Last Updated on June 17, 2015 by RetiredAndAngry
I am grateful to one of my readers for sending me the link to the National Audit Office report from last week. Not the edited highlights that the Press were quick to jump on one way or the other, but the full report.
I’ve only skim read it a couple of times so far, so I haven’t taken it all in yet, but there are some very interesting headline numbers.
£12.5 BILLION – the total amount spent by the 43 Forces of England and Wales 2014-2015 (set that against the £7.2 Billion Gidiot lost on RBS).
25% – the real-terms reduction in funding to PCCs 2011-2016.
36,672 – the total reduction in size of the Police Family (excluding Specials) March 2010-September 2014
£2.5 BILLION – the amount of savings Forces PLANNED to make 2011-2016
35% – real-term increase of Reserves in 39 Forces with comparable data.
3 – number of forces rated as ‘requires improvement’ in their response to the spending review by HM Inspectorate of Constabulary
16,659 – reduction in the number of police officers between March 2010 and September 2014
0% to 47% – variation in the percentage of forces’ savings that came from collaboration in 2014-15
66% – budget increase for HM Inspectorate of Constabulary for 2014-15
Not only are some of those numbers interesting, but some of the headlines and the stories behind them were worth reading too.
Police forces have insufficient understanding of the demand for services.
This is one of the headlines that the Press fed us last week. The story?
Crime statistics indicate that crime has fallen since 2010-11. However, crime levels are a limited measure of demand because: they do not include all types of crime; forces face increases in more complex risks and threats such as cyber crime and child sexual exploitation, which have historically been under-reported; and because not all demand is crime-related. Forces estimate that crime accounts for only 22% of the number of emergency and priority incidents. However, HMIC estimates that only 10 of 43 forces have a sophisticated understanding of demand. In our view, the College’s recent report on demand provides a limited picture across the service. There are no standards for measuring demand and no comprehensive national picture of demand across policing, including demand potentially caused by funding reductions in other sectors
The Department has insufficient information to determine how much further it can reduce funding without degrading services, or when it may need to support individual forces.
The police sector is considering how to identify information that might give early warning of a force at risk. HMIC provides regular and thematic information on a wide range of policing areas. Forces provide data to HMIC, which it checks and verifies through inspection. However, in our view there is currently insufficient information to identify signs of the sector being unable to deliver services, unclear links between financial reductions and service pressures, and limited data on police productivity. The previous government removed public service agreement (PSA) targets in June 2010 as part of its move towards greater local accountability. Instead, commissioners and forces decide what information to collect and monitor in response to local priorities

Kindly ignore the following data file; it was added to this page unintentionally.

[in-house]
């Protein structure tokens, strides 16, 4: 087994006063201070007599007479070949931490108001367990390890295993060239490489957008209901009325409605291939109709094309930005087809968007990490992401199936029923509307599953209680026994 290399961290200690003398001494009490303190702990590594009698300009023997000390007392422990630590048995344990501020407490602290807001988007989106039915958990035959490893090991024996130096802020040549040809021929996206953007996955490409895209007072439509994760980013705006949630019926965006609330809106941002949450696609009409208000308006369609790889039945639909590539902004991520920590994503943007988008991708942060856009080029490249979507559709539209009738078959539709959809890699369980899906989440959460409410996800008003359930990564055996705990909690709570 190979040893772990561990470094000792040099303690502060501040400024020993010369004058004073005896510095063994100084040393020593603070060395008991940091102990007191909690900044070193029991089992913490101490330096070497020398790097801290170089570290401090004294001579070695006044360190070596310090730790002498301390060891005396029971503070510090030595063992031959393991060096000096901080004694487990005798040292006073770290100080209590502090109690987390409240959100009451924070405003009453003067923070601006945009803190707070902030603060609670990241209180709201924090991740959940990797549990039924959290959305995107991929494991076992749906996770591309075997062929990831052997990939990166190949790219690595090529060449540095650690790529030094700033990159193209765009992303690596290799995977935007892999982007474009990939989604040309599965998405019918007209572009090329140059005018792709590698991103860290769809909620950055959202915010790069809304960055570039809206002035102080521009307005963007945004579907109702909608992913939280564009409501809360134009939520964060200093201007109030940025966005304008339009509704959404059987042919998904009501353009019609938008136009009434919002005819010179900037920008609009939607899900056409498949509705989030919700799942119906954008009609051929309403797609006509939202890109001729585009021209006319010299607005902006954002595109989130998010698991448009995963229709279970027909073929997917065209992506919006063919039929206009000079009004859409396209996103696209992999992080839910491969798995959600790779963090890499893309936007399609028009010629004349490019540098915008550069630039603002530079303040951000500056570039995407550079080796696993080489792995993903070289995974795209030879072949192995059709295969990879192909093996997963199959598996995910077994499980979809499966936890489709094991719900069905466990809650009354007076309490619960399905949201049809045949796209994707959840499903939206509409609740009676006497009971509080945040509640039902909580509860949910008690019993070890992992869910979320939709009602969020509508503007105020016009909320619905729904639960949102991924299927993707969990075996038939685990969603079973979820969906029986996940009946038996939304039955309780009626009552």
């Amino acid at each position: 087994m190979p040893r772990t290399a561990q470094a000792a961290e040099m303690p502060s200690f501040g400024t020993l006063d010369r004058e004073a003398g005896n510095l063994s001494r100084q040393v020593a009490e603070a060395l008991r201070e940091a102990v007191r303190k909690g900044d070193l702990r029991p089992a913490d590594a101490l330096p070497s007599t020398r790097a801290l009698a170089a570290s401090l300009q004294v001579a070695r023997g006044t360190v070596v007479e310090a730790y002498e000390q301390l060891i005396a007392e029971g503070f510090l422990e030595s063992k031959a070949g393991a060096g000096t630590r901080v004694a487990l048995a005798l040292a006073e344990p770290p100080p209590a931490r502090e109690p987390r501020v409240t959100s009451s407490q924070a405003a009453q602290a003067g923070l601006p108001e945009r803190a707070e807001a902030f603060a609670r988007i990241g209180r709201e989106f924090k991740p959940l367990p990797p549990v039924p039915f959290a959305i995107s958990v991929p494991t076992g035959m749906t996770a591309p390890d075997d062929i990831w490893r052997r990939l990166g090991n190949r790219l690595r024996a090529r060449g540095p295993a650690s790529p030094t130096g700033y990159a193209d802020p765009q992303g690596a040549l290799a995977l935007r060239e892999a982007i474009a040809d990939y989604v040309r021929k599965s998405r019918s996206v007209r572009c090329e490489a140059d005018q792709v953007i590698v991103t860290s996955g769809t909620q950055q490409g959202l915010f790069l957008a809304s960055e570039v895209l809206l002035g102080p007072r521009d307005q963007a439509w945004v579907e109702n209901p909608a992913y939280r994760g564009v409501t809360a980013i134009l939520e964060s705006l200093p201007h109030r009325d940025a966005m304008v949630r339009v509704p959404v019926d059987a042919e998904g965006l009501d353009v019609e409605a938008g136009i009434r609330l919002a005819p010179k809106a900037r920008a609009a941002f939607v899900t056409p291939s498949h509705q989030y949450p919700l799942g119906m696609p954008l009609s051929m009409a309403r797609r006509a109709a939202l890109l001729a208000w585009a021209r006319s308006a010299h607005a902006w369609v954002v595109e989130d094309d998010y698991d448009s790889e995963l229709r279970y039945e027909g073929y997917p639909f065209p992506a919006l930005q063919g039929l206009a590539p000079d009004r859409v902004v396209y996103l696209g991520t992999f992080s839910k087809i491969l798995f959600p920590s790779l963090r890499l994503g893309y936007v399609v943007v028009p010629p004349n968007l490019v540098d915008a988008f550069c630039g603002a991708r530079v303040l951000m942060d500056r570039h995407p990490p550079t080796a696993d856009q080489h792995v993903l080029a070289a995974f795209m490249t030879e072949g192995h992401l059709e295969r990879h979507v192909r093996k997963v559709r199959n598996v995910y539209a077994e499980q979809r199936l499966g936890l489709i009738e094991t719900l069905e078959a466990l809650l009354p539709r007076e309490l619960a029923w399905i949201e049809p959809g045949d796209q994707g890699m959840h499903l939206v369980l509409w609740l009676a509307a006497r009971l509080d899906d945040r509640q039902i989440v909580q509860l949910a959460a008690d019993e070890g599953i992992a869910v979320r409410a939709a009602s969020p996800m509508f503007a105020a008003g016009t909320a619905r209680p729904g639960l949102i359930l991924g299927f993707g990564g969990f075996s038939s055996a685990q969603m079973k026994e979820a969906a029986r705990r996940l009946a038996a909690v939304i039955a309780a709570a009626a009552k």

This one is quite possibly the most significant in my opinion and it’s the one that seems to have slid under the door with hardly a comment;
Forces will need to transform the service they deliver if they are to meet the financial challenge and address the changing nature of crime
The Department did not have its budget protected during the last Parliament, and forces will face further significant funding reductions. Although we have seen examples of innovation and good financial management in some of our visits, overall many of the savings so far could be characterised as tactical or efficiency savings, rather than service transformation. The Department and HMIC consider that forces can achieve higher levels of savings by increasing collaboration across forces and with other public sector partners. There is information on the total costs and savings of collaboration but limited analysis of the variation in savings achieved to date
Thus opening the door for Regional or National Forces, local mergers and, most definitely, outsourcing/privatisation.
Snuck away in the Summary was Para 17, also unremarked upon by the Press I believe;
Police forces have successfully reduced costs since 2010-11 and crime hasreduced over the same period. But this is an incomplete picture; the available indicatorsof financial stress are limited, and there is insufficient information on service stress.Crime statistics do not capture all crime, and the police do more than deal with crime-related incidents. However, most forces do not have a thorough evidence-based understanding of demand, or what affects their costs. It is therefore difficult for them totransform services intelligently, show how much resource they need, and demonstratethat they are delivering value for money.
Change is coming.
All references to The Department above refer to The Home Office